This documents our Kafka structure and settings

Default settings

By default, the following important settings are used:

retention.ms604800000After 7 days messages will be deleted
retention.bytes-1We don’t limit the amount of messages stored by Kafka


Our Kafka topics are structured as follows:


There are two exception to this rule:


Note: The maximum length of a topic is < 200 characters and the depth is < 10 (Amount of separators .).

Specifications for those can be found on the UMH datamodel page.

All Topics may have suffixes, which might get ignored by the different microservices. For example:


All names have to match the following regex:



This is name of the customer (e.g: united-manufacturing-hub). It can also be an abbreviation (e.g: umh) of the customer name.


This is the name of the location, the sender belongs to. It can be a physical location (aachen), an virtual location (rack-1), or any other unique specifier.


This is the name of the machine, the sender belongs to. It can be a physical machine (printer-1), a virtual machine (vmachine-1), or any other unique specifier.


Our kafka stack currently supports the following events:

  • addMaintenanceActivity
  • addOrder
  • addParentToChild
  • addProduct
  • addShift
  • count
  • deleteShiftByAssetIdAndBeginTimestamp
  • deleteShiftById
  • endOrder
  • modifyProducedPieces
  • modifyState
  • processValue
  • processValueFloat64
  • processValueString
  • productTag
  • productTagString
  • recommendation
  • scrapCount
  • startOrder
  • state
  • uniqueProduct
  • scrapUniqueProduct

Further information about these events can be found at the UMH datamodel site.


Below you can find an example flow of messages.

Example kafka flow

Edge PC

In this example, we have an edge pc, which is connected to multiple sensors and a camera. It also receives data via MQTT, Node-RED and a barcode reader.

In our dataflow, we handle any IO-Link compatible sensor with sensorconnect, which reads IO-Link data and publishes it to Kafka. Compatible cameras / barcode readers are handled by cameraconnect and barcode reader respectively.

Node-RED can be used to pre-process arbitrary data and the publish it to Kafka.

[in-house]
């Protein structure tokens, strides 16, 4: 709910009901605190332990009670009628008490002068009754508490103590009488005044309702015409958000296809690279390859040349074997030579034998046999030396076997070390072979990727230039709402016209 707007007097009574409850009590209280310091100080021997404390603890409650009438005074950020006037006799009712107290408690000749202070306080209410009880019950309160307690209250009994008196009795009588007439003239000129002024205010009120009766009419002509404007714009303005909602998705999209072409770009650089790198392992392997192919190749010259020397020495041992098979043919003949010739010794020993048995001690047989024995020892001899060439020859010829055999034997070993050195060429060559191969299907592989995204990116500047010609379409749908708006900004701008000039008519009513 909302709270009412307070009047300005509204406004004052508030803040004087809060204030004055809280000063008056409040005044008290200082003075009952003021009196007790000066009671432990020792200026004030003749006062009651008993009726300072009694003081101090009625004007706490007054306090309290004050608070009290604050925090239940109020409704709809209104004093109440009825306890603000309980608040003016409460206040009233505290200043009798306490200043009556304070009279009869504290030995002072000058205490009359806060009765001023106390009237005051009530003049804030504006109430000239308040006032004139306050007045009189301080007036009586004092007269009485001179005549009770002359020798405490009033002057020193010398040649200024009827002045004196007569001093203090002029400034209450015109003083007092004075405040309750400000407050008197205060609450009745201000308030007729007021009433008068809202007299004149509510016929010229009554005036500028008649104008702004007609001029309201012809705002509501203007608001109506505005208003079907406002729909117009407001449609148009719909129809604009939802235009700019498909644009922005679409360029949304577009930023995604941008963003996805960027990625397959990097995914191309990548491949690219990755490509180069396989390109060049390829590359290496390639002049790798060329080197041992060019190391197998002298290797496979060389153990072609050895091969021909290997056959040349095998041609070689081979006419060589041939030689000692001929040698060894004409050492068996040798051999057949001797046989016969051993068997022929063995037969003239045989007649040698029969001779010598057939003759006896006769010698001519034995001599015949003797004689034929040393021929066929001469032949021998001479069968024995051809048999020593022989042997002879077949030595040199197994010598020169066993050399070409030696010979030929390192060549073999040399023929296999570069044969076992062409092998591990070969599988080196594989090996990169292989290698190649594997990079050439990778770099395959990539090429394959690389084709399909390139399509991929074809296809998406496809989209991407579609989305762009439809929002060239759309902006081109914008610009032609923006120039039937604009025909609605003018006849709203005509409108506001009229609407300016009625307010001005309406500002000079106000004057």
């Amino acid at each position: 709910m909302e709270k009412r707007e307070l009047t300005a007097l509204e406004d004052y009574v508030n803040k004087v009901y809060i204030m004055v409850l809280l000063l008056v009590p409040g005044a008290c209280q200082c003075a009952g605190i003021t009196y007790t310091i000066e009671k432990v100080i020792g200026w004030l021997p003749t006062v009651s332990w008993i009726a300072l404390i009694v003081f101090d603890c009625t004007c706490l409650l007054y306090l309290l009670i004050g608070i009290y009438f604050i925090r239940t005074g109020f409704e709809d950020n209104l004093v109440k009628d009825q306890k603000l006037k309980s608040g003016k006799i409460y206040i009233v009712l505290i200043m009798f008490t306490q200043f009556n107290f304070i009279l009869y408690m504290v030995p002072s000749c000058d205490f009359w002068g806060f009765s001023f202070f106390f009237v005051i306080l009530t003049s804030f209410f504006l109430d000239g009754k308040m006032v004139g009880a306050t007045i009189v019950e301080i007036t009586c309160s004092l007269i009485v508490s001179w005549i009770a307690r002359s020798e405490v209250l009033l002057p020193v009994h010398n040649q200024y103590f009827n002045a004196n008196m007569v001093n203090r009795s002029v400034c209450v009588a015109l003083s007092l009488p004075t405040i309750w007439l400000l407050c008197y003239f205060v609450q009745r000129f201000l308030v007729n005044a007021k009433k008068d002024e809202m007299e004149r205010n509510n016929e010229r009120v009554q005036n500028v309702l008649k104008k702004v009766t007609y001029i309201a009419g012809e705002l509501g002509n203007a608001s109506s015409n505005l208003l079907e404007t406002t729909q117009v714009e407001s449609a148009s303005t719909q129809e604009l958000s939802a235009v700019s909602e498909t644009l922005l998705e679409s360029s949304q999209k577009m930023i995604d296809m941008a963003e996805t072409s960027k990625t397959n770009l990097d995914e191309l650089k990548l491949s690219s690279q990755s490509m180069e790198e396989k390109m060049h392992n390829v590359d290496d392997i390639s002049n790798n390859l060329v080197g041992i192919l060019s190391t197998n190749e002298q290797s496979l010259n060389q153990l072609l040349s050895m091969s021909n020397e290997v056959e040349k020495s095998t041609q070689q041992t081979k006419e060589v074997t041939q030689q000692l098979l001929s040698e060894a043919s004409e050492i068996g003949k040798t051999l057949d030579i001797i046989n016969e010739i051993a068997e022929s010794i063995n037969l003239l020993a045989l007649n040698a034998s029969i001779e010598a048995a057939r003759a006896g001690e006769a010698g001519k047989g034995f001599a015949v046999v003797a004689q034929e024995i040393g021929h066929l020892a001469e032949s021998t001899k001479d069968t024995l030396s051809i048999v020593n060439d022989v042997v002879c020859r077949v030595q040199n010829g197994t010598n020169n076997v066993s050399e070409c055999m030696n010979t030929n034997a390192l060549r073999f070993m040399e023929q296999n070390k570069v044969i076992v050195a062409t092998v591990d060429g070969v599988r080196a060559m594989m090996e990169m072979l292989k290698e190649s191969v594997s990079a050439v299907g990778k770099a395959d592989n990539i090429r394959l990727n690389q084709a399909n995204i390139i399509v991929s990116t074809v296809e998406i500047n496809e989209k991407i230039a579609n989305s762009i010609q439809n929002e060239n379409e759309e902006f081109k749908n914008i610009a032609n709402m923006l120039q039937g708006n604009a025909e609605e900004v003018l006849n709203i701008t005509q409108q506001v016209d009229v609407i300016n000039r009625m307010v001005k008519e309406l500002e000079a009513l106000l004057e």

MQTT-Kafka-Bridge takes MQTT data and publishes it to Kafka.

Once the data is published to the Edge Kafka broker, other microservices can subscribe to the data and produce higher level data, which gets re-published to the Edge Kafka broker.

Kafka bridge

This microservice can sit on either the edge or server and connects two kafka brokers. It has a regex based filter, for sending messages, which can be bi- or uni-directional. Also, it filters out duplicated messages, to prevent loops.

Every bridge adds an entry to the kafka header, to identify the source of the message and all hops taken.


On the server, we have two microservices listening for incoming data.

Kafka-to-blob is a microservice which listens to Kafka and publishes the data to blob storage, in our case Minio. Kafka-to-postgresql is a microservice which listens to Kafka and publishes the data to a PostgreSQL database, with timescale installed.


Our system is build to provide at-least-once delivery guarantees, once a message first enters any kafka broker, except for high throughput data (processValue, processValueFloat64, processValueString).

Every message taken out of the broker, will only get committed to the broker, once it has been processed, or successfully returned to the broker (in case of an error).

For this, we use the following kafka settings:

  "enable.auto.commit":       true,
  "enable.auto.offset.store": false,
  "auto.offset.reset":        "earliest"
  • enable.auto.commit
    • This will auto commit all offsets, in the local offset store, every couple of seconds.
  • enable.auto.offset.store
    • We manually store the offsets in the local offset store, once we confirmed, that the message has been processed.
  • auto.offset.reset
    • This will return the offset pointer to the earliest unprocessed message, in case of a re-connect.

Note, that we could have gone for disabling “enable.auto.commit”, but in our testing, that was significantly slower.

For in-depth information about how we handle message inside our microservices, please see their documentation: